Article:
Diagnosing prostate cancer

The diagnosis of prostate cancer includes two types of tests; preliminary and confirmatory. The first group of interventions consists of the PSA and biomarkers measurement, together with a digital rectal examination. These tests are not 100% precise but will let the doctor know if you need further testing or not. The second group of interventions addresses men who had high chances of prostate cancer, according to the results of the preliminary tests. These include the measurement of the Prostate CAncer gene 3 (PCA3), transrectal ultrasound (TRUS), biopsy, or MRI fusion biopsy. To find out if cancer has spread or not, doctors use one or more of the following interventions:

  • Whole-body bone scan
  • Computed tomography (CT or CAT) scan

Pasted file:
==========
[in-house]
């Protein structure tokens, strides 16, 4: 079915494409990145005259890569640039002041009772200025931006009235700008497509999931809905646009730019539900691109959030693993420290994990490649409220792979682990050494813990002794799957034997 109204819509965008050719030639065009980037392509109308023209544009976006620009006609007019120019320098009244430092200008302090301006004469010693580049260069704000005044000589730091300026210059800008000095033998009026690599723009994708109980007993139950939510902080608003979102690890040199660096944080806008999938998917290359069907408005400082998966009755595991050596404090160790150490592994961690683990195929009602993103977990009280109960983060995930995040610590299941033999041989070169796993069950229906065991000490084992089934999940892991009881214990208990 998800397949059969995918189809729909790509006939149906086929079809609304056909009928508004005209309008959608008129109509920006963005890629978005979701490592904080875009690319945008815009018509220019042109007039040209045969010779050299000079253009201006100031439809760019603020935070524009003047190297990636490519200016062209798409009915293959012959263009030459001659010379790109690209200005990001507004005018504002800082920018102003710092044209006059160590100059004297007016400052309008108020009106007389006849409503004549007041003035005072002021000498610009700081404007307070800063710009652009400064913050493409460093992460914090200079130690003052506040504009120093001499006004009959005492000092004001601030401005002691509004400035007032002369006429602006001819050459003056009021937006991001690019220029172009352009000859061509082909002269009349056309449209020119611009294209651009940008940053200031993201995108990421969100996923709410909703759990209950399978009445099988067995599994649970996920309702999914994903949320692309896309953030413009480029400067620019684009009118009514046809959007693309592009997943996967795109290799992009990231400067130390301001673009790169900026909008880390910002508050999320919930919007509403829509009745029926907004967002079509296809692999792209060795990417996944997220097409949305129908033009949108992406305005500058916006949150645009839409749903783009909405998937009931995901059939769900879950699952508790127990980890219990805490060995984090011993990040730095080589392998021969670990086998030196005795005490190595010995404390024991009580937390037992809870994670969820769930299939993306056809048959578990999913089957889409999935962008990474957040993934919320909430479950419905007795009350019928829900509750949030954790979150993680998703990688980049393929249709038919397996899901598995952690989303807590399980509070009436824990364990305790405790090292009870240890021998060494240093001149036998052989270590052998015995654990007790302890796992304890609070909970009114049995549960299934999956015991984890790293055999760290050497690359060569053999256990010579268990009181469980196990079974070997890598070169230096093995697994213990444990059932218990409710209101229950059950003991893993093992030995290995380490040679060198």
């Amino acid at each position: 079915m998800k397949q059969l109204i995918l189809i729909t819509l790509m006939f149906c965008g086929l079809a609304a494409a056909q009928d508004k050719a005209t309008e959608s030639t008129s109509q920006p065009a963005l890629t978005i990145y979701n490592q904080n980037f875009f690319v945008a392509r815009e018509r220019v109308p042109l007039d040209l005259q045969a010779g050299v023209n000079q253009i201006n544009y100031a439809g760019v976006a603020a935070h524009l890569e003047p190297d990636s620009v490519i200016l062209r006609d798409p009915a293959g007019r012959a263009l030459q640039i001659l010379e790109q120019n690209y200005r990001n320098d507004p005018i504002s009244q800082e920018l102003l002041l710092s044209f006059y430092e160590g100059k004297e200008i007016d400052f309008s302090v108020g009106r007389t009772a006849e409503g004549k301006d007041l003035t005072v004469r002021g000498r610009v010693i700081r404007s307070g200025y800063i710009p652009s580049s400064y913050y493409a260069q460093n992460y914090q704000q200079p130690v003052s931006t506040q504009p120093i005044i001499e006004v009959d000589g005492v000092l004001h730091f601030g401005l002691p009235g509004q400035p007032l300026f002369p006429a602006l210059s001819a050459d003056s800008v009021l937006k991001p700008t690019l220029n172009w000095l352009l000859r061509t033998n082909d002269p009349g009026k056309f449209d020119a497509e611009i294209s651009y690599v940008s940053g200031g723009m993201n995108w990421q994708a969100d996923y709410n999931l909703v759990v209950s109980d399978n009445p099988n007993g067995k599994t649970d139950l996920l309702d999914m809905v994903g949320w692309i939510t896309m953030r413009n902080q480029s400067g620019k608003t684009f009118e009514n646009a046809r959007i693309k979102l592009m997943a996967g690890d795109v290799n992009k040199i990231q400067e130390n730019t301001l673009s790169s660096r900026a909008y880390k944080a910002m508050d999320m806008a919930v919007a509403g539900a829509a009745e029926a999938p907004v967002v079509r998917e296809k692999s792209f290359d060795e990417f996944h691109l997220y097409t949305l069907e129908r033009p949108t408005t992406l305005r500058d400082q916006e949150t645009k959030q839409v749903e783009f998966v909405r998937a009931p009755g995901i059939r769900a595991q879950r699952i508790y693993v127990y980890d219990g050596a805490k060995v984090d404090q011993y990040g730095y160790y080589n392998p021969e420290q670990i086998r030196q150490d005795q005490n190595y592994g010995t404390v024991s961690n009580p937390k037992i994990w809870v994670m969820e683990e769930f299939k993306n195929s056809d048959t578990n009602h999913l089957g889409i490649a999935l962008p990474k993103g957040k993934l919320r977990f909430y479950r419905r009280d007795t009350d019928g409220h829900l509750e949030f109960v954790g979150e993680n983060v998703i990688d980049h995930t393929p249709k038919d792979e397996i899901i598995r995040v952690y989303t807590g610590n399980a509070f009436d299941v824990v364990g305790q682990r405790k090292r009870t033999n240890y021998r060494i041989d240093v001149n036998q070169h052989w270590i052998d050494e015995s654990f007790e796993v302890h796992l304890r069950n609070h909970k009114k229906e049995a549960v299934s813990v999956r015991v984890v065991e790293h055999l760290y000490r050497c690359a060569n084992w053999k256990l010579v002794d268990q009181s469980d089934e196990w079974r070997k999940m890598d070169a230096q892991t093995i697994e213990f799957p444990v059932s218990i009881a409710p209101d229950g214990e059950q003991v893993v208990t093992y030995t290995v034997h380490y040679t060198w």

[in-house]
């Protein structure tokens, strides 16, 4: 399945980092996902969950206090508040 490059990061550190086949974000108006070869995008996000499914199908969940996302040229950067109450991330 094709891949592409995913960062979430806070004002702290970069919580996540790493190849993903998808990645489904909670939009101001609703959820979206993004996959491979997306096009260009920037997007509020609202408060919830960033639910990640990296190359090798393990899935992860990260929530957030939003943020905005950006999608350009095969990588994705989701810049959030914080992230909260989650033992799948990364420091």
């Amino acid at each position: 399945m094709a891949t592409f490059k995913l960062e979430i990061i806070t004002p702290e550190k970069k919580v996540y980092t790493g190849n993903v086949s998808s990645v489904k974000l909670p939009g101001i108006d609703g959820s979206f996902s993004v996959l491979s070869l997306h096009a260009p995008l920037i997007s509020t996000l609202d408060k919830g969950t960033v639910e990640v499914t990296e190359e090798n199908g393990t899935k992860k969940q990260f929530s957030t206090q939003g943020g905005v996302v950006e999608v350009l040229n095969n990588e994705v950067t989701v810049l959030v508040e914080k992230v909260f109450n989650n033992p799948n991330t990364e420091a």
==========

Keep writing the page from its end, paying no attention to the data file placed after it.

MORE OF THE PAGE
• Positron emission tomography (PET) or PET-CT scan
  • Magnetic resonance imaging (MRI)

Prostate Cancer Treatment Options

Prostate cancer treatment is a highly individualized procedure. Choosing the correct therapeutical strategy depends on many factors, such as the cancer stage, your age, your symptoms, and your opinion. For example, while younger men could require surgery, older men are susceptible to less invasive options. While some treatments target only the symptomatology, others focus on the removal of the cancerous tissue. Active surveillance and watchful waiting are some non-invasive examples. On the other hand, there is surgery and radiation therapy. Finally, there are pharmacological treatment options, such as chemotherapy or androgen deprivation therapy (ADT).